Using motivational interviewing in your practice

Professional Development
Using motivational interviewing in your practice

What is Motivational Interviewing?

Motivational Interviewing was developed by clinical psychologists William R. Miller and Stephen Rollnick in the early 1980s, and since there have been more than 200 randomized clinical trials demonstrating its effectiveness (Miller & Rollnick, 2013). It was originally developed as a technique to address addiction, but it has since evolved for application for a variety of presenting concerns. Motivational Interviewing (MI) is designed to engage intrinsic motivation within the client to facilitate change (Miller & Rollnick, 2013).

The authors of this method describe it as “a collaborative conversation style for strengthening a person’s own motivation and commitment to change” (Miller & Rollnick, 2013, p.12).

Though MI is goal-oriented and client-centered, it is more directive than most client-centered approaches. MI is designed to help clients reflect on desired change and to resolve ambivalence.

Clients may present with varying levels of preparedness and readiness for change. We may have had experiences with clients with problematic or harmful behaviors, who may be able to recognize the deleterious effects of behaviors, but are not yet ready to change.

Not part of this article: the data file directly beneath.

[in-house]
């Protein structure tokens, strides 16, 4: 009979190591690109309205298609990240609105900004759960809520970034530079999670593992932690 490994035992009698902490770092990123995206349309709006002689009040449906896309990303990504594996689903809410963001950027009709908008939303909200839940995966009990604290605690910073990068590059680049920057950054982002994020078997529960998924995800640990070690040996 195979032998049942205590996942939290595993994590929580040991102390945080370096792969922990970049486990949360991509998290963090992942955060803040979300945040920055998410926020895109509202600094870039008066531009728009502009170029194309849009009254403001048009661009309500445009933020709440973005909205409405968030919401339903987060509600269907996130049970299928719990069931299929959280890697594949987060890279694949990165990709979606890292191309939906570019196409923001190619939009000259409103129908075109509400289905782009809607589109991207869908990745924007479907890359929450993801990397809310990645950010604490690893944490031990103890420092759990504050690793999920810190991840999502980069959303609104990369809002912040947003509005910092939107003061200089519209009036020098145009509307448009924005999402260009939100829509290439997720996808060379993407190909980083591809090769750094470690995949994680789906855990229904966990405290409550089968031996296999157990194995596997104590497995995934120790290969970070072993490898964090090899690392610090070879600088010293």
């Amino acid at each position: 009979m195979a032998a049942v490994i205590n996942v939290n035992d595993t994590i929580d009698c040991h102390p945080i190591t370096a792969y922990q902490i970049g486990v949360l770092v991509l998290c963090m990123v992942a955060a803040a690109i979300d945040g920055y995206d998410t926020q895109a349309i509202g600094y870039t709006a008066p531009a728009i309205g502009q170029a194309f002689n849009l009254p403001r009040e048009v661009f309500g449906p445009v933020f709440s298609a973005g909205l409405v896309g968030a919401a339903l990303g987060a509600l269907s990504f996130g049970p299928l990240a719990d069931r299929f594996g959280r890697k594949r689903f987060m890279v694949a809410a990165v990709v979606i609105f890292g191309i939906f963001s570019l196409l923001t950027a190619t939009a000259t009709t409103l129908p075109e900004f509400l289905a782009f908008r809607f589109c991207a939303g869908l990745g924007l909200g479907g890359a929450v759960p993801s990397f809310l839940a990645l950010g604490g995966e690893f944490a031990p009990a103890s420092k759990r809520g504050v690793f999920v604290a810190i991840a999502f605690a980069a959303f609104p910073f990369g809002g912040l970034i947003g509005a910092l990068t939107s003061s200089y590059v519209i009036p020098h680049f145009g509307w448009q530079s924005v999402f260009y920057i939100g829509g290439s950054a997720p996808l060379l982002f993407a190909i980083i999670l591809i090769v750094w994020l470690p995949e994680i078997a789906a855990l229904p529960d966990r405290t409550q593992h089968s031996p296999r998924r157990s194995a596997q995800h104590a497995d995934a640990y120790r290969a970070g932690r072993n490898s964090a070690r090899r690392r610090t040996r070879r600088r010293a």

Components of Motivational Interviewing

In short, motivational interviewing is a conversation about change. When people are considering a change, they often express ambivalence. Motivational Interviewing directs attention towards this ambivalence to help an individual identify obstacles to change and build his/her willingness to take steps towards a desired change.

Change Talk: Statements that favor change

Sustain Talk: Statements that favor not changing

One goal of MI is to encourage the “change talk” side of ambivalence.

Questions to ask when talking about change:

  • How would you want to make this change?
  • How might you go about it in order to succeed?
  • What are the three best reasons for you to do it?
  • How important is it for you to make this change and why?

Principles of Motivational Interviewing

  • Non-judgmental: the practitioner does not judge the patient’s behaviors or levels of readiness for change.
  • Non-confrontational: motivational interviewing relies on questioning and reflection to elicit and facilitate change talk from the client

Reference and Resource

Miller, W. R., & Rollnick, S. (2013). Motivational interviewing: Helping people change., 3rd edition. New York, NY, US: Guilford Press.